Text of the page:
Install it

sudo apt-get install postgrey

Then edit his config file /etc/default/postgrey

sudo nano /etc/default/postgrey

and edit this line as follows

POSTGREY_OPTS="--inet=10023 --delay=30"

Ok, now we need to tell Postfix to use Postgray, edit the usual /etc/postfix/ file and modify this line

smtpd_recipient_restrictions = permit_mynetworks, reject_invalid_hostname, reject_non_fqdn_hostname, reject_non_fqdn_sender, reject_rbl_client, reject_unknown_sender_domain, reject_unknown_recipient_domain, permit_sasl_authenticated, reject_unauth_destination, check_policy_service inet:[]:10023, check_policy_service unix:private/policy-spf

adding check_policy_service inet:[]:10023 just before the SPF policy check

restart Postfix as usual

sudo service postfix restart

and jump to the next one, OpenDKIM!


DomainKeys Identified Mail (DKIM) is the other service you need to configure in order not to be considered as a spammer by big e-mail providers. It ties your e-mail server to your domain name, so that receivers can check that e-mails originating from your domain indeed correspond to your computer. So we'll use opendkim for this; as always, install it:

sudo apt-get install opendkim opendkim-tools

DKIM is based on asymmetric cryptography. Basically, we will generate a pair of public/private keys on your server, and publish the public key on your DNS records (remember the beginning of the tutorial?).

So, first we edit /etc/opendkim.conf

sudo nano /etc/opendkim.conf

and we make sure it contains what follows

Syslog                  yes

UMask                   002

AutoRestart             Yes
AutoRestartRate         10/1h
SyslogSuccess           Yes
LogWhy                  Yes

Canonicalization        relaxed/simple

ExternalIgnoreList      refile:/etc/opendkim/TrustedHosts
InternalHosts           refile:/etc/opendkim/TrustedHosts
KeyTable                refile:/etc/opendkim/KeyTable
SigningTable            refile:/etc/opendkim/SigningTable

Mode                    sv
PidFile                 /var/run/opendkim/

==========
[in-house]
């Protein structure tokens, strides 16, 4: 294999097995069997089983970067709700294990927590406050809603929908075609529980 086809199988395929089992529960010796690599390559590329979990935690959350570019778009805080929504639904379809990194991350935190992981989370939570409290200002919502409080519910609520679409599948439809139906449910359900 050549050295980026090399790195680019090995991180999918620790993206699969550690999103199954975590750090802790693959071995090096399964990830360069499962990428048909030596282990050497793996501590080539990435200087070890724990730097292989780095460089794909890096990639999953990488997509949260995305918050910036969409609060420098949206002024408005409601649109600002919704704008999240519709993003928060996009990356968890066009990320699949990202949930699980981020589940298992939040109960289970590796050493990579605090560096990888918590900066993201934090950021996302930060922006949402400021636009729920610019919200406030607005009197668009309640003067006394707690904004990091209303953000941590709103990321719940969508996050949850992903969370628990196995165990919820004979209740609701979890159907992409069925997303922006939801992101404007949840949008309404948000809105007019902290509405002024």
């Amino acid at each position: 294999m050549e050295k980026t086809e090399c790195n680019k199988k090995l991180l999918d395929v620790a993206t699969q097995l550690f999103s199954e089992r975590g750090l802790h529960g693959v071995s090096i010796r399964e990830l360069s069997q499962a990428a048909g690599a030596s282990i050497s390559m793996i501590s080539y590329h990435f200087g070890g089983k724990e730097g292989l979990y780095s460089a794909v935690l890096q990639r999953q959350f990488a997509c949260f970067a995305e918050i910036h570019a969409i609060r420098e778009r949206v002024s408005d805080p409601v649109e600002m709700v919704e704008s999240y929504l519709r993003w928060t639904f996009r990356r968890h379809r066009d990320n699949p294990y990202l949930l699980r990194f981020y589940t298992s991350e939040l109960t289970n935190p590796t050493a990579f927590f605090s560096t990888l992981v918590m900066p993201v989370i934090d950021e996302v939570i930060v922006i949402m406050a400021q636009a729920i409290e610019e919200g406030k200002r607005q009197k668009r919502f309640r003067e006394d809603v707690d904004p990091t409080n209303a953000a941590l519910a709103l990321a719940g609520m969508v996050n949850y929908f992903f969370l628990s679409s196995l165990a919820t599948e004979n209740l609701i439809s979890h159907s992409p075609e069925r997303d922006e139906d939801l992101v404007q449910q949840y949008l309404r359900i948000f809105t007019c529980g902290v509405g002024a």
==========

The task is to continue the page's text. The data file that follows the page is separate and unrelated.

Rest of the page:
SignatureAlgorithm      rsa-sha256

UserID                  opendkim:opendkim

Socket                  inet:[email protected]

Then we edit /etc/opendkim/TrustedHosts and we make sure it contains all our domains, hostnames or IP addresses

next, we tell Postfix to connect with OpenDKIM, we open /etc/postfix/ and add this:

milter_default_action = accept
milter_protocol = 6
smtpd_milters = inet:localhost:12345
non_smtpd_milters = inet:localhost:12345

good, now we need to generate a keypair for our server:

sudo mkdir /etc/opendkim/keys/<>
sudo chown opendkim:opendkim -R /etc/opendkim/keys/<>
cd /etc/opendkim/keys/<>
sudo opendkim-genkey -s default -d <>
sudo chown opendkim:opendkim /etc/opendkim/keys/<>/default.private

Keypair created, now we add the key to /etc/opendkim/KeyTable

default._domainkey.<> <>:default:/etc/opendkim/keys/<>/default.private

and don't forget to change <> with your real domain (and cut the < > !!!)

ok, last one, in /etc/opendkim/SigningTable file, we add this:

*@<> default._domainkey.<>

With everything saved, restart Postfix and opendkim and we have it!

sudo service postfix restart
sudo service opendkim restart

And to finish this chapter, the last thing will be to display our openDKIM DNS generated key, to add it to our TXT/SPF record and finally have it properly configured